When I meet with prospective clients, one of the first things I often need to explain is exactly what I do. Most non-designers assume that I'm an interior decorator, when I'm in fact an interior designer—they are not the same thing.
The terms interior designer and interior decorator are used interchangeably, but these professions are different in significant ways. In general, interior designers (especially those that are NCIDQ certified) are required to have more credentials—similar to what would be expected of an architect or engineer.
1. "Interior designers may decorate, but decorators do not design" - NCIDQ
As defined by the Council for Interior Design Qualification
"Interior design is the art and science of understanding people's behavior to create functional spaces within a building."
"Decoration is the furnishing or adorning of a space with fashionable or beautiful things."
An interior designer, such as myself, has the ability to both design and decorate. I also worked in architecture and interior architecture for several years at an award-winning architecture firm before focusing on my own studio, so I have a strong understanding of construction and communicate well with architects and contractors. I can design anything within the structural shell of a building, including but not limited to kitchens, bathrooms, staircases, casework, electrical plans, decorative ceiling details, and custom furniture. In addition, I can also select items such as furniture, plumbing fixtures, light fixtures and all materials and finishes.
2. Interior decorators require no formal training or licensure
In theory, anyone could wake up one day and declare themselves an interior decorator, but this is not true of interior designers. Interior designers are required to study interior design at a CIDA (Council for Interior Design Accreditation) accredited college or university. These are typically 4-year bachelor degree programs. There are times when interior decorators claim to be interior designers when they haven't had any formal education. This is not to say that all interior decorators lack formal education—many do take courses, but they are not required to study interior decoration so it's up to you to do your research and ask the right questions when hiring a professional.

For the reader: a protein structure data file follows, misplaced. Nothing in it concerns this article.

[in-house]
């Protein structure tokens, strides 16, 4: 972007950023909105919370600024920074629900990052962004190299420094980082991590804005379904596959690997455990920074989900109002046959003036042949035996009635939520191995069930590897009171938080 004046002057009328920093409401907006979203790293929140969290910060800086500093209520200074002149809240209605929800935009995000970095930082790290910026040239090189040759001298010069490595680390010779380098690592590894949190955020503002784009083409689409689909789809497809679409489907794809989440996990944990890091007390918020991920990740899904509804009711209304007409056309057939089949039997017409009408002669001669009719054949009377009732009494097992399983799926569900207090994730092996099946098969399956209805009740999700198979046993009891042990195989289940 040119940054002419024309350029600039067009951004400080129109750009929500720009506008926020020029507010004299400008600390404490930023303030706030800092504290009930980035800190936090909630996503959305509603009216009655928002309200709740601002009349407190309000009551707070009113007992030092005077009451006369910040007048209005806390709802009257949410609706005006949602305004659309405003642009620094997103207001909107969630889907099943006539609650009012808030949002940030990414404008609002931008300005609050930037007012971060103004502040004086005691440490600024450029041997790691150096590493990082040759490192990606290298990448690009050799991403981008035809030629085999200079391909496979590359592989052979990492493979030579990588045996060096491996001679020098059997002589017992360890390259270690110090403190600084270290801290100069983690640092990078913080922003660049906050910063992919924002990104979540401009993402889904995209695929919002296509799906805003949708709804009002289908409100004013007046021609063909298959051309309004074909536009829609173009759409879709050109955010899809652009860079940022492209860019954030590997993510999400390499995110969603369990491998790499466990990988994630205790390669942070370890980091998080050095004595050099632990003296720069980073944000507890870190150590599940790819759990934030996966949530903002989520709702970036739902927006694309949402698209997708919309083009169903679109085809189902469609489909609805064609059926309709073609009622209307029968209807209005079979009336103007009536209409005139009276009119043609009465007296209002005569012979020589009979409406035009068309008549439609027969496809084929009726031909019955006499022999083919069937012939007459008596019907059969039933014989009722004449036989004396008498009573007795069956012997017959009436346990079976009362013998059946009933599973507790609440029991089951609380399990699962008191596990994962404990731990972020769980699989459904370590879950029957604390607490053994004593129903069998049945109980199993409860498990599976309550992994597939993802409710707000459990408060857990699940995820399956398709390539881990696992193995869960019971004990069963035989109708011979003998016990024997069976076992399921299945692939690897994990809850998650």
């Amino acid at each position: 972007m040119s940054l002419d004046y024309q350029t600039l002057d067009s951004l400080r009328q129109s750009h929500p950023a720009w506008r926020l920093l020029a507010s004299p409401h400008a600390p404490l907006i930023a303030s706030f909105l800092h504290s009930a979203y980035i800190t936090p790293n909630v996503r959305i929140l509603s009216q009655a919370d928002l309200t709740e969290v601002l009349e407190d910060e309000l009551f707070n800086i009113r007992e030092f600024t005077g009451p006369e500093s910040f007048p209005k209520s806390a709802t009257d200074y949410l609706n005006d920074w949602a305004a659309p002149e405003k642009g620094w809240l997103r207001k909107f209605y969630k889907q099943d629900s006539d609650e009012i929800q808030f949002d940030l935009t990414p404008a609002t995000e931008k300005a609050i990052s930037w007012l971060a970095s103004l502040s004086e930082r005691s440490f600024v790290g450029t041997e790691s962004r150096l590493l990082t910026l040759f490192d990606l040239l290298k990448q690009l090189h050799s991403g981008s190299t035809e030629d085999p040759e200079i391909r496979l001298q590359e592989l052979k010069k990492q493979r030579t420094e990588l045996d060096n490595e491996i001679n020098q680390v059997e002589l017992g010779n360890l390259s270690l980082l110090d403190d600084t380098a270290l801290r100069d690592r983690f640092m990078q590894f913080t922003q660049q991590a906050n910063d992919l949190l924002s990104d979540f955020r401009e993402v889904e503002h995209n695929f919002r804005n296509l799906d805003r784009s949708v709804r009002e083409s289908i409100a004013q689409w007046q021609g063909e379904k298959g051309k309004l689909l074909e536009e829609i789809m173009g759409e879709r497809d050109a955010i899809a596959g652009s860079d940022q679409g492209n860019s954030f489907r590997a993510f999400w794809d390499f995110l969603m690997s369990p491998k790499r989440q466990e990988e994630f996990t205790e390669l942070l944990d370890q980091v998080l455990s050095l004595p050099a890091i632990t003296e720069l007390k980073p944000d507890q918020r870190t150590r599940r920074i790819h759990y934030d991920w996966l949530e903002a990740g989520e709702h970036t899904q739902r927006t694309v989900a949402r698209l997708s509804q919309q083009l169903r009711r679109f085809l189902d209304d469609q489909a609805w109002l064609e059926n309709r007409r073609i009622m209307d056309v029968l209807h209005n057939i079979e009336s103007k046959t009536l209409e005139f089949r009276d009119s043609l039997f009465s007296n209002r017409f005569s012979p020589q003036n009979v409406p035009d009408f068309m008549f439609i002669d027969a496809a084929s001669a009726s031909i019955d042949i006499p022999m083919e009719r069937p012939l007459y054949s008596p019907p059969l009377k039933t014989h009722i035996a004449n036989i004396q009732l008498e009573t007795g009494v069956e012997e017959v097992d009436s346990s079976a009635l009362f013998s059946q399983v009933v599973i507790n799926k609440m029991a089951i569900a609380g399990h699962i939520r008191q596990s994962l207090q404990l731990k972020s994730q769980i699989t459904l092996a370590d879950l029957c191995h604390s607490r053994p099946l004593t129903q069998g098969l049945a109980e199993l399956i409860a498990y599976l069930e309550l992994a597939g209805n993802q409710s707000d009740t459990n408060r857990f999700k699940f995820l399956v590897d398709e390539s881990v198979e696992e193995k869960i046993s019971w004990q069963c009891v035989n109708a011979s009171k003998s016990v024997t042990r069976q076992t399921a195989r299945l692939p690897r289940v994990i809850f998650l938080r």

Interior designers need to be knowledgable of building codes much like architects, engineers and contractors. Our job is to not only make your space beautiful, but also functional and most of all SAFE. When we choose tile, we need to check the coefficient of friction so it's less likely that you'll slip and fall. When we specify upholstery for commercial spaces they need to meet specific fire resistance codes. . When we develop electrical plans we confirm that any outlets near water are GFCIs (ground fault circuit interrupter) so you don't accidentally shock yourself.
I not only hold a Bachelor of Science in Interior Design, but I also hold a Master's Degree in Sustainable Design. In addition, I have 10 years of professional experience and my NCIDQ certification.
3. Professional interior designers have certification exams much like architects, engineers or landscape architects
NCIDQ certified interior designers take the NCIDQ examination, administered by the Council for Interior Design Qualification. This is the highest industry standard of proficiency in interior design principles. There are several different tracks, but generally one must complete a minimum of 6 years of specialized formal education and work experience to even qualify to take the three-part exam. These exams are strenuous and expensive—when I took the exams, there was a 3-hour multiple choice section, another 4-hour multiple choice section and the practicum—which was 8 hours of hand-drafting several solutions to several problems. Not a walk in the park. We renew our certifications annually and we are required to attend continuing education courses every year.
The exams are reviewed, analyzed and revised on a regular basis. However, when I sat for the exam we focused on the following:
Design Concepts and Programming
Building Regulations and Codes
Means of Egress
Mechanical and Electrical Systems
Cost Estimating and Budgeting
Sourcing and Researching Manufacturers' Information for FF&E
Selection of Materials, Finishes and Furnishings
Communication and Documentation
I've had my NCIDQ certification since 2015.
For your interior design project, it is recommended that you seek out a highly qualified professional—an NCIDQ certified interior designer. Click here to verify an interior designers certification. My information is as follows:
Last Name: Griffith
Certificate #: 30831
Expiration Date (renewed annually): 04/30/2019